Nine months, according to the article. And as has been pointed out, he'll have to serve them all. Though, frankly, even two months in a prison seem pretty unpleasant to me - probably unpleasant enough to discourage most people from doing something as stupid as continuing to forge court orders just to silence some critics.
After all that's what everyone else does and it's completely legal.
Yep, any modern internet savvy individual knows, best way to deal with bad press is to bury it in made up (just maybe best not to use fake judge references).
...Worked for the FCC in it's net neutrality consultation...
"best way to deal with bad press is to bury it in made up "
"The Big Lie" pinciple. It's what outfits like Reputation.com reply on to "sanitise" your internet records (which brings up the point that when looking someone up, it's worthwhile going to at least page 2 or 3 of the results to see if there's a marked change in what's being said)
It has been very easy, for over 20 years, to electronically sign documents. How long do we have to wait for courts to implement this?
Every judge should have a signing key and so should every court. Every document produced by the judge should be signed with both keys. All other documents involved in a case should be signed by the court (and probably also the submitting lawyer). It should be trivially easy for someone to check the electronic signature is valid (a website to do it for individuals and small companies; large companies could build it into their own systems).
I know it involves changes to court systems, but why wasn't the work started over 10 years ago and completed 5 years ago?
How long? Well, consider that I personally know many lawyers (and a couple sitting judges) that call email a "twix". Also consider that a couple of the above still have (and USE!) TELEX machines ... and I don't think I've ever stepped into a law office that didn't have a standing order for bulk FAX paper. So I'd say maybe around the turn of the next century. Note the "maybe".
I am not sure if this is still true, but for a long time (at least I was lead to believe this), fax was considered a legally-admissible format for a document but other electronic means such as email were not due to the possibility (however small) of being compromised in-flight.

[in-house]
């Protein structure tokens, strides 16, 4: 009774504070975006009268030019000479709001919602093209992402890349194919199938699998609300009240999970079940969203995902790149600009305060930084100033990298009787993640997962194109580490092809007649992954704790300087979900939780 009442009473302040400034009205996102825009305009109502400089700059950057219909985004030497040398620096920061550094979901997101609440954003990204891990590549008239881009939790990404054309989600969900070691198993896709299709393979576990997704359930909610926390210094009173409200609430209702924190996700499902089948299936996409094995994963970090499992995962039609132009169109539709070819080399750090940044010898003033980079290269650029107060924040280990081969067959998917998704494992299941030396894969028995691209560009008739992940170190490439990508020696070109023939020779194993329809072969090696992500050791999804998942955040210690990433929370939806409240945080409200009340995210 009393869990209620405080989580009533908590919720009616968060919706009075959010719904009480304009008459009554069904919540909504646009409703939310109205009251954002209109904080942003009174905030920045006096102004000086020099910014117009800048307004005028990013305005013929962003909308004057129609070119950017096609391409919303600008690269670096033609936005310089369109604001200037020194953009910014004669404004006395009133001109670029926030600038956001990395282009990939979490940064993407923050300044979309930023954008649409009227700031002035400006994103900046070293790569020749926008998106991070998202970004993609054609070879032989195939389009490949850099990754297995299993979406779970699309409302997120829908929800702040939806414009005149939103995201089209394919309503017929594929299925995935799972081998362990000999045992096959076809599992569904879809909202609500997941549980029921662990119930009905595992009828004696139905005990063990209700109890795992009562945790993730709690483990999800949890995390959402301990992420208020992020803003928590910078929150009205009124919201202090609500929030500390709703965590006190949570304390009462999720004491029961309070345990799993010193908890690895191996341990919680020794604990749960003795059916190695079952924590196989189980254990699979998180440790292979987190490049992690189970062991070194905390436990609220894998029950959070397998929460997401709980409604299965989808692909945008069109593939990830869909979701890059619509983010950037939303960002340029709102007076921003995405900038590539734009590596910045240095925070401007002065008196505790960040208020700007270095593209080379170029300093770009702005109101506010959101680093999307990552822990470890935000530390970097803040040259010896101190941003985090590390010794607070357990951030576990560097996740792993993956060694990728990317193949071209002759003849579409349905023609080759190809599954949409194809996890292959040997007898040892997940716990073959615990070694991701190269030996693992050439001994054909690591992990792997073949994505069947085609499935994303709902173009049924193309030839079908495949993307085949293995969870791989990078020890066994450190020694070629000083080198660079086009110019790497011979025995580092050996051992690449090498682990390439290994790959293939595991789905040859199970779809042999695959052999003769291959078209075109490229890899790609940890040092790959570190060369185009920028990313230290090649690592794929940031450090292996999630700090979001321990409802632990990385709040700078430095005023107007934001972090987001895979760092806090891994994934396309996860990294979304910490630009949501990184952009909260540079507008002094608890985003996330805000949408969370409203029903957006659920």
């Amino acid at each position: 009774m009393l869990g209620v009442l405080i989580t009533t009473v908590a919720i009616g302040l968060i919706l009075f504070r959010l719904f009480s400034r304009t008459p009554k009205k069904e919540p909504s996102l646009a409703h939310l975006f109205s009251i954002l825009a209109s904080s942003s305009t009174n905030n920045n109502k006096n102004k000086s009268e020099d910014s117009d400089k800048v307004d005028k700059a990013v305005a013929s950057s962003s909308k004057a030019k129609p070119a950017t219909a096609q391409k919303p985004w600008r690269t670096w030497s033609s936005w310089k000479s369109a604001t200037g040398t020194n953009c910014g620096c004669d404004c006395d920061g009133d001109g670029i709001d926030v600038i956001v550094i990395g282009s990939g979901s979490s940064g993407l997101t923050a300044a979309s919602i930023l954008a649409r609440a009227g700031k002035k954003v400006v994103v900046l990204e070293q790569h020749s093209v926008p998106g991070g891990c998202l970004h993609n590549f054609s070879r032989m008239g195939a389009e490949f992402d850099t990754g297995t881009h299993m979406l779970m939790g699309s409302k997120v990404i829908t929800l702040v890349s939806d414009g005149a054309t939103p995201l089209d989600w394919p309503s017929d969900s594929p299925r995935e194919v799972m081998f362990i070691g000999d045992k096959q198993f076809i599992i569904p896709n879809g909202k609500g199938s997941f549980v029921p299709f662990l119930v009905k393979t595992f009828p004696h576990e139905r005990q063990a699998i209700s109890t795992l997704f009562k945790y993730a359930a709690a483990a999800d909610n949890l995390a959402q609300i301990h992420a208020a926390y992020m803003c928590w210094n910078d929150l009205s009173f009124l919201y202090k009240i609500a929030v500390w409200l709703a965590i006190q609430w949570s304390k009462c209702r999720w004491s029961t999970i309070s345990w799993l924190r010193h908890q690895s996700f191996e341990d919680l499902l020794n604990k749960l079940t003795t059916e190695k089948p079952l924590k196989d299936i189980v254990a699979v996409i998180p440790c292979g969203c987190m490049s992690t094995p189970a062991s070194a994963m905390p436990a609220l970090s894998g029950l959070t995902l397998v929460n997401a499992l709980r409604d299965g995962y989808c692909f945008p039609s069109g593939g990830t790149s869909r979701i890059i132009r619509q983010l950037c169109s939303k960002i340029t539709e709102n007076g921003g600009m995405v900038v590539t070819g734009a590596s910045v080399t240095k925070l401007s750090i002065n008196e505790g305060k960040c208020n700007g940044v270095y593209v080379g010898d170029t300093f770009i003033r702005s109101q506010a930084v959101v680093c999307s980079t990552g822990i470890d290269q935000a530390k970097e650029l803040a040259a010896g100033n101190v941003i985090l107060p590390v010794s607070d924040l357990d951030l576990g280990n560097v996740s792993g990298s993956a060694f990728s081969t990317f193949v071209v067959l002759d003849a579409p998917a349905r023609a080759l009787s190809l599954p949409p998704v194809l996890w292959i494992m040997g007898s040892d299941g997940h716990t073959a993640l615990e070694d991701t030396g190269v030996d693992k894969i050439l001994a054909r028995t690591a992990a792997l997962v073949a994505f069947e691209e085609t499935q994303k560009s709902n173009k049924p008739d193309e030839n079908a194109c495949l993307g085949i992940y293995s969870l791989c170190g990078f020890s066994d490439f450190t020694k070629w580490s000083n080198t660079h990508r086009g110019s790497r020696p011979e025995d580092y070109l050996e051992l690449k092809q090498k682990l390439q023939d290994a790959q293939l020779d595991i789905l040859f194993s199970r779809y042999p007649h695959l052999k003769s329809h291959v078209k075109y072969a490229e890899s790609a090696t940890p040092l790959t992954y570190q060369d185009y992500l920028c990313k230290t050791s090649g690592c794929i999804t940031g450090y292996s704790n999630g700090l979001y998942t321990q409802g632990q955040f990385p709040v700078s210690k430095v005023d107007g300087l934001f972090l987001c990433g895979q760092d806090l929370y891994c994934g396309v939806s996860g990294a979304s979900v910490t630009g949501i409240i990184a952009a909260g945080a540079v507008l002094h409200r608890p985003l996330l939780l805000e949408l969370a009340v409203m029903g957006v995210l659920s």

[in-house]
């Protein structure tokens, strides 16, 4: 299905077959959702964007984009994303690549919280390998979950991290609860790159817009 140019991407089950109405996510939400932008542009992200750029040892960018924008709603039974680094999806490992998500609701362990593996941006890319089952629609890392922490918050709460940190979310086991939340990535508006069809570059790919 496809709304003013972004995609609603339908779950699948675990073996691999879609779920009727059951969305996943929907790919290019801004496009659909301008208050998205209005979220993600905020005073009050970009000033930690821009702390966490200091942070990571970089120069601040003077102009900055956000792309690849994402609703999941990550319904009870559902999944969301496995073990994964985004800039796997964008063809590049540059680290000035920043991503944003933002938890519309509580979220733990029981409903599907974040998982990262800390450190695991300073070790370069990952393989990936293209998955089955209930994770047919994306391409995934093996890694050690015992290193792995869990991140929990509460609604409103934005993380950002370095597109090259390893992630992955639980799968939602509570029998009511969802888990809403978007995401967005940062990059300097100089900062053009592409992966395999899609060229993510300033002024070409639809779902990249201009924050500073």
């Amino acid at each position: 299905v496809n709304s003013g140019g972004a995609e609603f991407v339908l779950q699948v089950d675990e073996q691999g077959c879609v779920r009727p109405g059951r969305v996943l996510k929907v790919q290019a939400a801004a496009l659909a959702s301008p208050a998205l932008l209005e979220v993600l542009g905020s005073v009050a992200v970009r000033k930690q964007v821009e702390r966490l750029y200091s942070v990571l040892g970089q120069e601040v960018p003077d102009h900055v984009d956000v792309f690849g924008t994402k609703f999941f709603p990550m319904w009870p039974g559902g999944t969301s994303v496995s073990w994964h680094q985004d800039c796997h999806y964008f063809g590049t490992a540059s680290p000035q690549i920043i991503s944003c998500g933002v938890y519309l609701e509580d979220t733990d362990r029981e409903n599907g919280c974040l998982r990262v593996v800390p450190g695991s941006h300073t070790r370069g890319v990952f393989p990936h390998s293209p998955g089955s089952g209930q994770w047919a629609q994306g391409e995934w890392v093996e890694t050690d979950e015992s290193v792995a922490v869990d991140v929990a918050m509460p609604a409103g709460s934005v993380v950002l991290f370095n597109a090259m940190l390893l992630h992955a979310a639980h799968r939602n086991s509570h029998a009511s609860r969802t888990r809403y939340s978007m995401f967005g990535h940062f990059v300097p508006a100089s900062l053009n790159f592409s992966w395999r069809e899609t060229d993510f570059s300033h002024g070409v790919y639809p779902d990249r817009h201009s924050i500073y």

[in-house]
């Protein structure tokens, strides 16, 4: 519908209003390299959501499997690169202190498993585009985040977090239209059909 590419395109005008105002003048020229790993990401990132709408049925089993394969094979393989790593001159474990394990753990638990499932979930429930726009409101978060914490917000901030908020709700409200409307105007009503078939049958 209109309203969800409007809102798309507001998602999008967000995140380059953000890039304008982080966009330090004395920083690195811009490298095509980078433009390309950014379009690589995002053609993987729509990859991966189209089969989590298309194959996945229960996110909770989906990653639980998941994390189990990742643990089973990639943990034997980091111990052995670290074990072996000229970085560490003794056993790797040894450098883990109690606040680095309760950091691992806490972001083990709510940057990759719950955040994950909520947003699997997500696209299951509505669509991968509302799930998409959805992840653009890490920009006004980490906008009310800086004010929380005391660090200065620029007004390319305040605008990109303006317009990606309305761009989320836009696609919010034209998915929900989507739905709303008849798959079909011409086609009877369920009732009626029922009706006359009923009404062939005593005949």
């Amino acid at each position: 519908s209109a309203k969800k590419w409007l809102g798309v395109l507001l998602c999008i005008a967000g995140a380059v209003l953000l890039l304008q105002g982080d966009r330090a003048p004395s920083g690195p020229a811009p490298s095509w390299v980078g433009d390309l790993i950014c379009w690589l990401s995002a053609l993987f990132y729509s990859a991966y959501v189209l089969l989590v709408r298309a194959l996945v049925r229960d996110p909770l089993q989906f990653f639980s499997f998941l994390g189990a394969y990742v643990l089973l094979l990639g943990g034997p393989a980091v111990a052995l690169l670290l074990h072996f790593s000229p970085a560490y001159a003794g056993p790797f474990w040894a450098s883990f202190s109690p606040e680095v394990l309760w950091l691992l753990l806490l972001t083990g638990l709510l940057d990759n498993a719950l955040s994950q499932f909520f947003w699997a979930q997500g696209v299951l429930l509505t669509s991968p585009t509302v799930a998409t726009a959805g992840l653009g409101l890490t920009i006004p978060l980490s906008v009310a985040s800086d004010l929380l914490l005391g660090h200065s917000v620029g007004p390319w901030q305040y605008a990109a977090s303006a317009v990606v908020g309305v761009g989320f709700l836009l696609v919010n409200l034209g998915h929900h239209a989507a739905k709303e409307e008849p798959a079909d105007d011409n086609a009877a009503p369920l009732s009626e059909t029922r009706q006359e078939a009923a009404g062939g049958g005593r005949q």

"fax was considered a legally-admissible format for a document"
Supposedly on "interception" grounds.
However when faxes start going to wrong numbers, things can get "interesting".
If you think the scam of emailing to a target to change the bank account number they're paying their builder on is new, then you haven't been around long (It goes back at least as long as the Spanish Prisoner scam). The first 419 scam I ever saw was hammered out one character at a time in ALL CAPS on a telex in the early 1980s and we'd already seen fax fraud by then.
If you think the scam of emailing to a target to change the bank account number they're paying their builder on is new, then you haven't been around long
Yes. What electronic communication has done is lower the unit cost of sending malicious messages, and the cost of discovering potential recipients.
Of course this fits a broader trend of decreasing cost of communication, benign or otherwise, that goes back centuries. Eisenstein's The Printing Revolution in Early Modern Europe is a good, if dry, survey of the process in Europe for the early modern era (as you may have guessed), and Yates's Control Through Communication is an engaging look at it in the US from 1850 to 1920, when many key innovations happened.
fax was considered a legally-admissible format for a document but other electronic means such as email were not due to the possibility (however small) of being compromised in-flight
IANAL, certainly, but in the US the 1997 UETA (adopted by 47 states and DC) applies to "business, commercial ... and governmental matters", and the 2000 ESIGN Act establishes the validity of electronic signatures for interstate commerce, including things like contracts.
I have in recent years electronically signed numerous legally-binding documents, such as real-estate contracts. No faxing was involved.